Thursday, 2 August 2012

Beware of false comforts

Ancient Sparta had no city walls:- I do not know why, but I like to think that it was a deliberate policy: A rejection of false comforts.

Static defensive positions can be useful, but only when coupled with a mobile army to disrupt the enemy's plans. On their own, all they can possibly do is postpone the inevitable. Of course, human nature being what it is, the appearance of safety that the city walls create soon leads to the withering of the real guarantor of safety: the army.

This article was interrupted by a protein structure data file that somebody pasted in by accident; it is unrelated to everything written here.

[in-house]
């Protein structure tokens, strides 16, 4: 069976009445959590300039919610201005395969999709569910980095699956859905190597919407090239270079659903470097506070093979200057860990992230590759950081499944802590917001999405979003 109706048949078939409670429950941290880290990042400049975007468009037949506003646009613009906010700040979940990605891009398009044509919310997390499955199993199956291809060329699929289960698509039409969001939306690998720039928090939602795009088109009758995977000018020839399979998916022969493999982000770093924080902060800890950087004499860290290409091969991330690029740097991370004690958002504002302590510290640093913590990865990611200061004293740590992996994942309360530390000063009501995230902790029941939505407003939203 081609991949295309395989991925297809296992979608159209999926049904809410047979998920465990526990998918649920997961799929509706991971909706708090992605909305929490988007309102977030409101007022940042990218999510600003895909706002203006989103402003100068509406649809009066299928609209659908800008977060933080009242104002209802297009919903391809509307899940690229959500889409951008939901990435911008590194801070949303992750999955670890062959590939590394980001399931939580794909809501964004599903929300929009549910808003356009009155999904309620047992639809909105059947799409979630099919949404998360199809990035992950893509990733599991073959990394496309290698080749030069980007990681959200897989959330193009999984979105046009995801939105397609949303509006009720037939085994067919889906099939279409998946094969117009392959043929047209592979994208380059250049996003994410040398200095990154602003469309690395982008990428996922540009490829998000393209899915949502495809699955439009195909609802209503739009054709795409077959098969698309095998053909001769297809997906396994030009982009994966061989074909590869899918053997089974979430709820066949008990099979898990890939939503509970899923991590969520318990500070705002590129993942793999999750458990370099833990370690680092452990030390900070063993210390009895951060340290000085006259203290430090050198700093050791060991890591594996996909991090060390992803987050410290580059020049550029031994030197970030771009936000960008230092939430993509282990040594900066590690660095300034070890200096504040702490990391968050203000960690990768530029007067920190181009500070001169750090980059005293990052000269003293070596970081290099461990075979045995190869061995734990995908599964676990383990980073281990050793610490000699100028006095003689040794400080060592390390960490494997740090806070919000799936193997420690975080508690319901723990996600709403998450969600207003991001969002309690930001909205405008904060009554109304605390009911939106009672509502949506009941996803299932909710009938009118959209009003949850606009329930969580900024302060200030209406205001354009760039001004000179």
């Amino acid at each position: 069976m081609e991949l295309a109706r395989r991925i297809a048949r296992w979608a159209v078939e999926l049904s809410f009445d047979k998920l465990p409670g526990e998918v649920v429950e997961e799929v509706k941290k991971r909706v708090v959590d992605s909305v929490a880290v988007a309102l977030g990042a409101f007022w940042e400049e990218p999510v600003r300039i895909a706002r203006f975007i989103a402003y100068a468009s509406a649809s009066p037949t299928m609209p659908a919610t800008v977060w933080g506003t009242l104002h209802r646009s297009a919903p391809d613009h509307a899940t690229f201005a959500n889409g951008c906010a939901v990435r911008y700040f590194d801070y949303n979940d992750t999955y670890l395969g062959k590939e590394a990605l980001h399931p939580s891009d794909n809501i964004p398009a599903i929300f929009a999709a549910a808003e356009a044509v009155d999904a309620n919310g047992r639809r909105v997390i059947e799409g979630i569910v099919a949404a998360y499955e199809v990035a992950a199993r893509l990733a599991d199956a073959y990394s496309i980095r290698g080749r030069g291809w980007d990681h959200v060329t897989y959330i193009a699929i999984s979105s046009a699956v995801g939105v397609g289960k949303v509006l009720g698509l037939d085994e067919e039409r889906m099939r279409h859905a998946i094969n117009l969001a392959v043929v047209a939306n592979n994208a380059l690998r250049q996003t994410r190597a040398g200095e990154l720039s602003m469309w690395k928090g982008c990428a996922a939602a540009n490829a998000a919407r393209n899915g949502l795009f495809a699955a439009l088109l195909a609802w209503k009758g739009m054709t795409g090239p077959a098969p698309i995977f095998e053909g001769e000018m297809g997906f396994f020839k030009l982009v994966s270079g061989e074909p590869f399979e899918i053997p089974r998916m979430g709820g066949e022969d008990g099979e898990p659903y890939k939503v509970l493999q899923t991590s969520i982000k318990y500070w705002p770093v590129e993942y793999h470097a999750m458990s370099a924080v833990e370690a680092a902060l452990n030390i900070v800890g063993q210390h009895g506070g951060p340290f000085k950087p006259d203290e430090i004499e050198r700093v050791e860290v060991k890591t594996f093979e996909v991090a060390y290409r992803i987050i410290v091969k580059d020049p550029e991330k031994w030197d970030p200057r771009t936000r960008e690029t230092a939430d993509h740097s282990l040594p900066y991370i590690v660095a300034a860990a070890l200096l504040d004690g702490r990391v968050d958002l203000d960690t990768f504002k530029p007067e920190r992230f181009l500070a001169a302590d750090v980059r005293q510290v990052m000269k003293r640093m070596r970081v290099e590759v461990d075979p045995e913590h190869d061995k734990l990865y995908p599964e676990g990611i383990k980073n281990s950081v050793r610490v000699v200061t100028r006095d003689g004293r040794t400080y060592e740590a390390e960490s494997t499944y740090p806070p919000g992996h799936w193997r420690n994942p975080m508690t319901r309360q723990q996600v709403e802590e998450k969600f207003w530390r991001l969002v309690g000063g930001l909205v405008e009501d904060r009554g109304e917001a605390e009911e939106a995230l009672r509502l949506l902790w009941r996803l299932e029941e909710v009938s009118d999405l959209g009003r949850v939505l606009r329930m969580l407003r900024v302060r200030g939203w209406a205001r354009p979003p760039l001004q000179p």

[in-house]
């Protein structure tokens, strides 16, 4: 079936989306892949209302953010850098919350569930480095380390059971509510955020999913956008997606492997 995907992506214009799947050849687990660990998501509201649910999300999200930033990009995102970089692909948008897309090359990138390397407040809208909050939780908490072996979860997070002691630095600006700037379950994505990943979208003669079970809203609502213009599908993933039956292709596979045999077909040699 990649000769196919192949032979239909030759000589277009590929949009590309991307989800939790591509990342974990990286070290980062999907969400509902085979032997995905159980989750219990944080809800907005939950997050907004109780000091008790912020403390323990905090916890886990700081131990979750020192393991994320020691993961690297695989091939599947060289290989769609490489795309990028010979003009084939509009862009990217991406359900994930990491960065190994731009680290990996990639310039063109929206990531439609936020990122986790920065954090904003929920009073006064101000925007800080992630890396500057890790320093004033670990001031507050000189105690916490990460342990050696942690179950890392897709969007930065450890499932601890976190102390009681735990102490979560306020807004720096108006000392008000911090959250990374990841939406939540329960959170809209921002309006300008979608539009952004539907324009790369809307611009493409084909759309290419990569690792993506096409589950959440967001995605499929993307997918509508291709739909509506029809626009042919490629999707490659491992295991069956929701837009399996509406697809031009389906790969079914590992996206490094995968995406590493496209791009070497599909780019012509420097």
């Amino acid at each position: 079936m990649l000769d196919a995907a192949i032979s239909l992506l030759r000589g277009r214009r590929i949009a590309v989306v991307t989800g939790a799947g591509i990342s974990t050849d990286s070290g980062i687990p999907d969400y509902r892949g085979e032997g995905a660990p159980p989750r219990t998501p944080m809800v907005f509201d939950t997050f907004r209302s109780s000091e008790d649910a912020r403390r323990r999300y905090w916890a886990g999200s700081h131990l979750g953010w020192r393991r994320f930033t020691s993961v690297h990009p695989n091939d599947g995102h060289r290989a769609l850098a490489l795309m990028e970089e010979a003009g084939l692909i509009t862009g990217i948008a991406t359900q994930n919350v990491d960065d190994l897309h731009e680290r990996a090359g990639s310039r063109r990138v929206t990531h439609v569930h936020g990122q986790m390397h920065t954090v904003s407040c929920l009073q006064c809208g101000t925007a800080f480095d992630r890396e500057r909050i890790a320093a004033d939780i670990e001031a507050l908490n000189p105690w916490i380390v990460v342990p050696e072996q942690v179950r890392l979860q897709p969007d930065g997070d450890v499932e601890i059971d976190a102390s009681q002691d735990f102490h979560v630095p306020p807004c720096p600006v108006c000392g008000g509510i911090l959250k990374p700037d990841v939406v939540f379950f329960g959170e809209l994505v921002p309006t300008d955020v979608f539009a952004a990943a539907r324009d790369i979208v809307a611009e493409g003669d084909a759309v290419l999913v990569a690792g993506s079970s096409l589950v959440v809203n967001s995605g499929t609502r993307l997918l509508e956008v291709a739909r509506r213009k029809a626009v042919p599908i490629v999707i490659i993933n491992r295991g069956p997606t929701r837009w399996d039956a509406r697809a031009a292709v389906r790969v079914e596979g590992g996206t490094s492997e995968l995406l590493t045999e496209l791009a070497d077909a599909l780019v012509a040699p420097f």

In software development too, we are surrounded by false comforts. We expend tremendous effort delaying integration and deployment, not touching legacy code "because it works" and so on, We should think hard about the procedures and tools that we use. Which ones give the appearance of safety, but in actuality provide only a false sense of comfort, and lead to a withering and neglect of the skills and tools that we really need to rely upon in a crisis?

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